How to Be More Creative
be more creative

So you’re looking some ideas to help you “be more creative”?

Creativity is a very individual thing. It takes on many different forms and individual expressions, which means there's “no one size fits all” approach when it comes to creativity.

There are multiple ways to “be more creative”...

Even when we’re feeling foggy or stuck for days or weeks on end, there are ways to get ourselves creatively “unstuck”...

Try working in a NEW state!

For example, we try playing music while you’re writing to help tap into both hemispheres of your brain at once.

In fact, whatever makes you feel happy in your body and mind—practice doing THAT (whatever "that" might be) FIRST. Then, be ready to catch the new ideas as they start flowing in during your (unrelated) flow state. 😉

If you're not sure where to start, try one of these ideas to help increase the creative flow in your day....

Embrace uncertainty

Start by taking a chance—try something new and see where it leads you. The best way to be creative is not to know how things should come out; let life surprise you, sometimes!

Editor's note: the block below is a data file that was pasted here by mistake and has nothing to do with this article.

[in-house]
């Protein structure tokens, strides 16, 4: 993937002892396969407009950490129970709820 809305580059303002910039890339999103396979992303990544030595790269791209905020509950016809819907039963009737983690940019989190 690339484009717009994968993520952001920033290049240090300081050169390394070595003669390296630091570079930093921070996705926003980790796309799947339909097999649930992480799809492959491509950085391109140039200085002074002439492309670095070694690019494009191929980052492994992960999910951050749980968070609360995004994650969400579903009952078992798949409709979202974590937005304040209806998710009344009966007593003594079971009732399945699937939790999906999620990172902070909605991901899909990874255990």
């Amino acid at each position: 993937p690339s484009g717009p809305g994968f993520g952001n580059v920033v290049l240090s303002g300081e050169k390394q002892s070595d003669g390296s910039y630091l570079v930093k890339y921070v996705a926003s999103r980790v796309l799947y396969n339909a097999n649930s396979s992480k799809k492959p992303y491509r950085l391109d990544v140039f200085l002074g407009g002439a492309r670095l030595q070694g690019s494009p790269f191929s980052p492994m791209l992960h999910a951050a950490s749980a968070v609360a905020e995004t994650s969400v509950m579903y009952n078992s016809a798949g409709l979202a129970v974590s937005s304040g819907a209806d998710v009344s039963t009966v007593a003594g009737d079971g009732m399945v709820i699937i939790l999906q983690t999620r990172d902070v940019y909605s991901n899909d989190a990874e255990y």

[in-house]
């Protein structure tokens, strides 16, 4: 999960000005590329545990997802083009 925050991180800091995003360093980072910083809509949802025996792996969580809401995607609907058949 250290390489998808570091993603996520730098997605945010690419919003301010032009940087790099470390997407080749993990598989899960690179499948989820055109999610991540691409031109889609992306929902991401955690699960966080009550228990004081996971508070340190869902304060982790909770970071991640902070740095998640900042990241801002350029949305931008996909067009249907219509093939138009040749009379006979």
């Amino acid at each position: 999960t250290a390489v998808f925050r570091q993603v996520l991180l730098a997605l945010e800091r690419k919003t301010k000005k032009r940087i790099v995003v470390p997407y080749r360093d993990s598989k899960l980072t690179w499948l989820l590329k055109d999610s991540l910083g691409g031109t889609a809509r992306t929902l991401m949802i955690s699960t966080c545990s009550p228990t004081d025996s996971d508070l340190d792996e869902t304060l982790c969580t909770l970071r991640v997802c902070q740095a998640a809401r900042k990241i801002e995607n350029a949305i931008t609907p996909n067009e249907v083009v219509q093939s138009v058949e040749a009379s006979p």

That's why we start new projects without preconceived ideas of the outcome. There’s no predicting where our heart and brainstorms might lead us: we could end up designing costumes for squirrels or puppets instead of people (it happens!).

You can’t know for sure that you'll succeed or fail until you actually take a chance and try something new. What are you curious or excited enough about to risk failing?

Put your tech to work. For those moments when your mind is on fire but you can't quite seem to grasp the pen or pencil in front of you, try using a voice recorder to capture all that witty banter in your head. Turns out, the old adage "write it down" was pretty smart after all—in fact, writing things down may help us retain important ideas and information even better than typing them out (remember cramming for tests back in school? ). Using a pen & paper is the shortest route from our heart to hand, and recording our spoken word is a close second.